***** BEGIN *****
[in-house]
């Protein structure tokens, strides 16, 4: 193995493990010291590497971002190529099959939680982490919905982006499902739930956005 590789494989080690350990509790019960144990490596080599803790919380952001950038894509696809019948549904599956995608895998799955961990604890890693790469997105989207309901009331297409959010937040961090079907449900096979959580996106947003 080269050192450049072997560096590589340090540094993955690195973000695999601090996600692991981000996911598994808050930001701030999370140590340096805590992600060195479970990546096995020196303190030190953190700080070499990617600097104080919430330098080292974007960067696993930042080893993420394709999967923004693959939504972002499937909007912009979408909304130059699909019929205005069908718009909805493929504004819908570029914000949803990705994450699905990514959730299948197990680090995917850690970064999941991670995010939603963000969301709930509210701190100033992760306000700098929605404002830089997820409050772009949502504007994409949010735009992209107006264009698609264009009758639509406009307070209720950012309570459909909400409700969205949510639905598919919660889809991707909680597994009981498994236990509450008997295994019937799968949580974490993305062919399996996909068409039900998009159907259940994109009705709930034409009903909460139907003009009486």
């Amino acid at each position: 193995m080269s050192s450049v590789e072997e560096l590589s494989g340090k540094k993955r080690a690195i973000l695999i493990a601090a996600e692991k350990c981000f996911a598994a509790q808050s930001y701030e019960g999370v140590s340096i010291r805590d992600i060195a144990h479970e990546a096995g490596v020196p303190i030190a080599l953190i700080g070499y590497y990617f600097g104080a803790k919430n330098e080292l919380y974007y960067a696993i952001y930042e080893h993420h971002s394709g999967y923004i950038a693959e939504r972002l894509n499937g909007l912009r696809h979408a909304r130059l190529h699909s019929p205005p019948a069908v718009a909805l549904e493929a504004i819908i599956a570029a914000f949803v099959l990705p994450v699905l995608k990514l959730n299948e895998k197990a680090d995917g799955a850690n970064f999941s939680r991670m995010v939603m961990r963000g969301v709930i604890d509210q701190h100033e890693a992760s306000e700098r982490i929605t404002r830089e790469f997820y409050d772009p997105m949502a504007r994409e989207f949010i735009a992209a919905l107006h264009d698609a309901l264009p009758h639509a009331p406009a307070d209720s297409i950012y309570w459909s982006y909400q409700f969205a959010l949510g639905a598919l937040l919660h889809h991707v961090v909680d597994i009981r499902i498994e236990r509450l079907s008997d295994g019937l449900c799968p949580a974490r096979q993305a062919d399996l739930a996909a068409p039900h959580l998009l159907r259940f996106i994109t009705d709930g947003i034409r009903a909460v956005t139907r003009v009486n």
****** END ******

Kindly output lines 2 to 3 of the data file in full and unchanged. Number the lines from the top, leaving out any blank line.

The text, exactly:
């Protein structure tokens, strides 16, 4: 193995493990010291590497971002190529099959939680982490919905982006499902739930956005 590789494989080690350990509790019960144990490596080599803790919380952001950038894509696809019948549904599956995608895998799955961990604890890693790469997105989207309901009331297409959010937040961090079907449900096979959580996106947003 080269050192450049072997560096590589340090540094993955690195973000695999601090996600692991981000996911598994808050930001701030999370140590340096805590992600060195479970990546096995020196303190030190953190700080070499990617600097104080919430330098080292974007960067696993930042080893993420394709999967923004693959939504972002499937909007912009979408909304130059699909019929205005069908718009909805493929504004819908570029914000949803990705994450699905990514959730299948197990680090995917850690970064999941991670995010939603963000969301709930509210701190100033992760306000700098929605404002830089997820409050772009949502504007994409949010735009992209107006264009698609264009009758639509406009307070209720950012309570459909909400409700969205949510639905598919919660889809991707909680597994009981498994236990509450008997295994019937799968949580974490993305062919399996996909068409039900998009159907259940994109009705709930034409009903909460139907003009009486």
């Amino acid at each position: 193995m080269s050192s450049v590789e072997e560096l590589s494989g340090k540094k993955r080690a690195i973000l695999i493990a601090a996600e692991k350990c981000f996911a598994a509790q808050s930001y701030e019960g999370v140590s340096i010291r805590d992600i060195a144990h479970e990546a096995g490596v020196p303190i030190a080599l953190i700080g070499y590497y990617f600097g104080a803790k919430n330098e080292l919380y974007y960067a696993i952001y930042e080893h993420h971002s394709g999967y923004i950038a693959e939504r972002l894509n499937g909007l912009r696809h979408a909304r130059l190529h699909s019929p205005p019948a069908v718009a909805l549904e493929a504004i819908i599956a570029a914000f949803v099959l990705p994450v699905l995608k990514l959730n299948e895998k197990a680090d995917g799955a850690n970064f999941s939680r991670m995010v939603m961990r963000g969301v709930i604890d509210q701190h100033e890693a992760s306000e700098r982490i929605t404002r830089e790469f997820y409050d772009p997105m949502a504007r994409e989207f949010i735009a992209a919905l107006h264009d698609a309901l264009p009758h639509a009331p406009a307070d209720s297409i950012y309570w459909s982006y909400q409700f969205a959010l949510g639905a598919l937040l919660h889809h991707v961090v909680d597994i009981r499902i498994e236990r509450l079907s008997d295994g019937l449900c799968p949580a974490r096979q993305a062919d399996l739930a996909a068409p039900h959580l998009l159907r259940f996106i994109t009705d709930g947003i034409r009903a909460v956005t139907r003009v009486n």